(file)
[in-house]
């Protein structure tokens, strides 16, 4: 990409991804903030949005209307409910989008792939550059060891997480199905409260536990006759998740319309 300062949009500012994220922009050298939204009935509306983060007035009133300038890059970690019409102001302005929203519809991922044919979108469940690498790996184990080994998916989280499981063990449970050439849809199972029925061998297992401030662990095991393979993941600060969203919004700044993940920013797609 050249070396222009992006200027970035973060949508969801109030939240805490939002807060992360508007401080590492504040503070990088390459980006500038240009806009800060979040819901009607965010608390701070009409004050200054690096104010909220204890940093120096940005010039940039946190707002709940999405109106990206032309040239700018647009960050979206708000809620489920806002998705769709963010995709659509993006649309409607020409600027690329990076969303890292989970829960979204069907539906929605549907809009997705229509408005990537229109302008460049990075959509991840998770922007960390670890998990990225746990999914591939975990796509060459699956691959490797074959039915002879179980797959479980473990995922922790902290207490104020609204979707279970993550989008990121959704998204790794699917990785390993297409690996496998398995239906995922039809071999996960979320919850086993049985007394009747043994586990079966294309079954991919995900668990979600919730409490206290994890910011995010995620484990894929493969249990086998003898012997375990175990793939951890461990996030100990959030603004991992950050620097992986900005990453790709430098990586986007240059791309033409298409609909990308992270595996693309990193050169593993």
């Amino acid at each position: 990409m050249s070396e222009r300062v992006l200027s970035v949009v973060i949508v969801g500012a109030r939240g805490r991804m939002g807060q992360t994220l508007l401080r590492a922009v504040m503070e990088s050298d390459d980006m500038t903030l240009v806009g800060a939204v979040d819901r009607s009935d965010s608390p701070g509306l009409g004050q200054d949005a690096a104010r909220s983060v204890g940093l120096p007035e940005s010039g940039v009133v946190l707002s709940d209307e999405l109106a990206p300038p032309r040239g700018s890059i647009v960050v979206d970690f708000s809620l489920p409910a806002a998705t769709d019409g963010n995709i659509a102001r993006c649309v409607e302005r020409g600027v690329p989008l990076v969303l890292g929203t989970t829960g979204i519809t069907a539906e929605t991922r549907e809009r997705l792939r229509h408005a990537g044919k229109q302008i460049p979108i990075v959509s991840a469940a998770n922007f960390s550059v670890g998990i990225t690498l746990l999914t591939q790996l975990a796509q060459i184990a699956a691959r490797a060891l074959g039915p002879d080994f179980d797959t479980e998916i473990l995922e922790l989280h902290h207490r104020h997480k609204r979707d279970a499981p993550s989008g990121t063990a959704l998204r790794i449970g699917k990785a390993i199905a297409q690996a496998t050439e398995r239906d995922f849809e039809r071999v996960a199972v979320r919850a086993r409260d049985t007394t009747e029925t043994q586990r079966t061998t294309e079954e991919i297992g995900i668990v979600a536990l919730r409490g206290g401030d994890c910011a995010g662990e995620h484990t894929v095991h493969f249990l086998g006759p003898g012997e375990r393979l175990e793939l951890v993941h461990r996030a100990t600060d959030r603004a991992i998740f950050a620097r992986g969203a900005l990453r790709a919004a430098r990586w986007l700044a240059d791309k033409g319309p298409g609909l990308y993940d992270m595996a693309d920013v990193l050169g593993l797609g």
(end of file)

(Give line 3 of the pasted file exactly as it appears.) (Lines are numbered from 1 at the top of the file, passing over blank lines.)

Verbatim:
């Amino acid at each position: 990409m050249s070396e222009r300062v992006l200027s970035v949009v973060i949508v969801g500012a109030r939240g805490r991804m939002g807060q992360t994220l508007l401080r590492a922009v504040m503070e990088s050298d390459d980006m500038t903030l240009v806009g800060a939204v979040d819901r009607s009935d965010s608390p701070g509306l009409g004050q200054d949005a690096a104010r909220s983060v204890g940093l120096p007035e940005s010039g940039v009133v946190l707002s709940d209307e999405l109106a990206p300038p032309r040239g700018s890059i647009v960050v979206d970690f708000s809620l489920p409910a806002a998705t769709d019409g963010n995709i659509a102001r993006c649309v409607e302005r020409g600027v690329p989008l990076v969303l890292g929203t989970t829960g979204i519809t069907a539906e929605t991922r549907e809009r997705l792939r229509h408005a990537g044919k229109q302008i460049p979108i990075v959509s991840a469940a998770n922007f960390s550059v670890g998990i990225t690498l746990l999914t591939q790996l975990a796509q060459i184990a699956a691959r490797a060891l074959g039915p002879d080994f179980d797959t479980e998916i473990l995922e922790l989280h902290h207490r104020h997480k609204r979707d279970a499981p993550s989008g990121t063990a959704l998204r790794i449970g699917k990785a390993i199905a297409q690996a496998t050439e398995r239906d995922f849809e039809r071999v996960a199972v979320r919850a086993r409260d049985t007394t009747e029925t043994q586990r079966t061998t294309e079954e991919i297992g995900i668990v979600a536990l919730r409490g206290g401030d994890c910011a995010g662990e995620h484990t894929v095991h493969f249990l086998g006759p003898g012997e375990r393979l175990e793939l951890v993941h461990r996030a100990t600060d959030r603004a991992i998740f950050a620097r992986g969203a900005l990453r790709a919004a430098r990586w986007l700044a240059d791309k033409g319309p298409g609909l990308y993940d992270m595996a693309d920013v990193l050169g593993l797609g």